It was May of last year when I visited the school. It seemed that the rainy season, which for decades has not started until late June, has crept up earlier during the past several years. By May, rain fell every night, painting nature with crisp green color. But for us the older folks, early rain caught us unprepared. We do not like unpredictable weather. This is because we were taught to believe that abrupt changes in nature can be potentially harmful to our health. Attempting to prevent ourselves from catching colds, getting aches and pains, or developing fever, we turn to nature for a cure. We cook with what nature has brought forth: profusions of greens, blooms and shoots.

Since one of my goals for the cooking school was to develop simple recipes that would not only teach cooking skills to children, but also Thai traditions related to foods, Nid suggested we invite her Mom to come and demonstrate her culinary skill for making gaeng khae.

Gaeng khae is a soup originating in the north and northeast of Thailand. It is a medicinal brew believed to prevent and reduce colds and fever. Unlike foods from central and southern Thailand which are rich in coconut cream and sugar, gaeng khae exemplifies the lean and clean approach of northern Thai cooking. The broth is seasoned with a piquant paste packed with pungent spices to nurture the respiratory and circulatory systems. The soup is filled with all kinds of seasonal vegetables and greens. Nid’s Mom made hers with several baskets full of vegetables picked along the fences around her neighborhood. The pot looked like a lush Garden of Eden. A spoonful of it brought forth a mixture of sun and rain graced with a brilliant rainbow.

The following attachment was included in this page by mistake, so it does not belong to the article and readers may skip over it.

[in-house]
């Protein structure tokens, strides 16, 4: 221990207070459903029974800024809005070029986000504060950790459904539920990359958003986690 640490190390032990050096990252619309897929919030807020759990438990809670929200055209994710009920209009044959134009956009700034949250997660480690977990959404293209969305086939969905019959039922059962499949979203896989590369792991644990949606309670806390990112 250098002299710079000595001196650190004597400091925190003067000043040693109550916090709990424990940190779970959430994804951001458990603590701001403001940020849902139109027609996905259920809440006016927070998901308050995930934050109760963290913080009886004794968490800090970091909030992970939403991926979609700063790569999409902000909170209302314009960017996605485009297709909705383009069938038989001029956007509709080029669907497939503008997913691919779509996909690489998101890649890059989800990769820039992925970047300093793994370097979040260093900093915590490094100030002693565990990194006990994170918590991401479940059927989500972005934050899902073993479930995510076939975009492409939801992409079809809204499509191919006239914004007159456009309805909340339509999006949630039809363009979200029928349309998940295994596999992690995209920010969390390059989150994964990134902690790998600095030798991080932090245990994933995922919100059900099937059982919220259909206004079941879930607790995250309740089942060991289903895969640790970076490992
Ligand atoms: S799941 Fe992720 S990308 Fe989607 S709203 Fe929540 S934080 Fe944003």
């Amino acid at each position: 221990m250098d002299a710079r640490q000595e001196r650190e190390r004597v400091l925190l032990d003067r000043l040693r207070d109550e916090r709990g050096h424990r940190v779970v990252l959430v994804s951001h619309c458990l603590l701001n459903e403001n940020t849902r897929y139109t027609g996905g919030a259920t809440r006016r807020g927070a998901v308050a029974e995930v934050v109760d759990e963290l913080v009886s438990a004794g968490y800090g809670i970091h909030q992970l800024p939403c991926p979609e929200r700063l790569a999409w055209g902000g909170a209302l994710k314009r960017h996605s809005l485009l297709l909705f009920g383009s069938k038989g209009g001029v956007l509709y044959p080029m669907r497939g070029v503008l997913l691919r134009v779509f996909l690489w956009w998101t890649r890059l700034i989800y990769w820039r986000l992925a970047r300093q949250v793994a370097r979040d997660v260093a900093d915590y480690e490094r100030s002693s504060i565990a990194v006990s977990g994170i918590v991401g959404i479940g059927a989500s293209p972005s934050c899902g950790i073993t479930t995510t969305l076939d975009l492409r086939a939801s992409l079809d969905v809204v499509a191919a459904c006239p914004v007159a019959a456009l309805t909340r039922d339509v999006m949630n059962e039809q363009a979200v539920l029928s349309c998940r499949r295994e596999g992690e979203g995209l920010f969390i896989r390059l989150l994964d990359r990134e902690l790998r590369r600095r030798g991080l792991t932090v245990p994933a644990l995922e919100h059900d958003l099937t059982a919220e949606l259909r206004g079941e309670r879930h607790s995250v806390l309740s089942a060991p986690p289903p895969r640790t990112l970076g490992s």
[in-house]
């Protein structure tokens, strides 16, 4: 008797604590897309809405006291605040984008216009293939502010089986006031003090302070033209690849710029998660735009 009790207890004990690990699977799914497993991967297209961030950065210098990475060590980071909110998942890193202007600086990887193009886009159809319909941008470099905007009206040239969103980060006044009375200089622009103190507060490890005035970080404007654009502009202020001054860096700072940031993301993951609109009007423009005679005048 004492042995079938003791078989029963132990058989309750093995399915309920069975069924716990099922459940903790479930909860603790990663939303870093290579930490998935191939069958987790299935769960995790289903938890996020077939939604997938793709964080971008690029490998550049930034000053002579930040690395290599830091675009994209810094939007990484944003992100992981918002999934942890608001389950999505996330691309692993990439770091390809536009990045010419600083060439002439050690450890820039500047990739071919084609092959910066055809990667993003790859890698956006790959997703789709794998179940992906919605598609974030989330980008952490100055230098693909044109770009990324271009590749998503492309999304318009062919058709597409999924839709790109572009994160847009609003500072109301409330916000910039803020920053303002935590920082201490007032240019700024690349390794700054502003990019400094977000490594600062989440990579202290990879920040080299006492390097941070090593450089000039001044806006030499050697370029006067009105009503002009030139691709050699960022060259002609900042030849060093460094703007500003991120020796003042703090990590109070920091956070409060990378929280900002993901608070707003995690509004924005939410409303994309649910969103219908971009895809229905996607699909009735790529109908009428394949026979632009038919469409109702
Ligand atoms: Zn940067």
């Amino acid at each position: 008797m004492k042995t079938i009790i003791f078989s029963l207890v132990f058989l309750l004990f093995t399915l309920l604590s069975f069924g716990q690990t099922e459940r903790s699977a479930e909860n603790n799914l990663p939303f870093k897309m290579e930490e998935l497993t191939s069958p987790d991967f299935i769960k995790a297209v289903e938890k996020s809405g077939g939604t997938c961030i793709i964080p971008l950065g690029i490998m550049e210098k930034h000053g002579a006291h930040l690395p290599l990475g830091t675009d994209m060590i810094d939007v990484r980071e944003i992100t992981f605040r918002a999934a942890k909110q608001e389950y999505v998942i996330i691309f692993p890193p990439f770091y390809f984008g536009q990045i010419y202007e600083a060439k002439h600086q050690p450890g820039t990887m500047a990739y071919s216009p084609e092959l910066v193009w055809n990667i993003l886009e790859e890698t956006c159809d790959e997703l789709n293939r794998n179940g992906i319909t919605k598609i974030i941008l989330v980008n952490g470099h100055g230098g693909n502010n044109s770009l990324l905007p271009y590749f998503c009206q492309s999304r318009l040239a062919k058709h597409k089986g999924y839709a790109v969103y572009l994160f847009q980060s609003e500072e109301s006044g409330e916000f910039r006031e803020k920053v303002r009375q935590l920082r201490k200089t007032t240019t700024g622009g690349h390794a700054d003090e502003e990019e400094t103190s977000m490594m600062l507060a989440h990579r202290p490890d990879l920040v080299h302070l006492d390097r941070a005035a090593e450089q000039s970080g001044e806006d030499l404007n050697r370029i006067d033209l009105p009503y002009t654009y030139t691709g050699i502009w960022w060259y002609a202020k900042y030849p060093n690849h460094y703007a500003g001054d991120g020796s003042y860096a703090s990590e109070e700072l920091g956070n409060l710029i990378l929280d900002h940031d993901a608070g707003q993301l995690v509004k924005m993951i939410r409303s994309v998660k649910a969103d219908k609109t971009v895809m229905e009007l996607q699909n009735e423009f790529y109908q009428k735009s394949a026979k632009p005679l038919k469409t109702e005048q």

To create your own gaeng khae, take the time and develop patience to make your own seasoning paste by using a mortar and pestle. Grace the pot with seasonal produce as in my recipe below. Mine is made during the winter months in San Diego where bitter greens, bland tasting vegetables and squashes are available throughout our farmer’s markets. In case of emergency and if you happen to live or visit San Diego, come to my restaurant, Saffron. Between the months of January to March, you can count on us no matter what the weather is like. Our gaeng khae will keep you fit and healthy.

Gaeng Khae
Makes 4 servings
Chile Paste:
½ teaspoon salt
8 cloves garlic, peeled and minced
15 or more dried de arbol chiles, soaked in hot water to soften, dried and minced
2 stalks lemongrass, tough outer layers removed, tender inner stalks, minced
4 to 5 thin slices galangal (substitute with ginger)
4 to 5 kaffir lime leaves, minced (substitute with zest of 1 lime)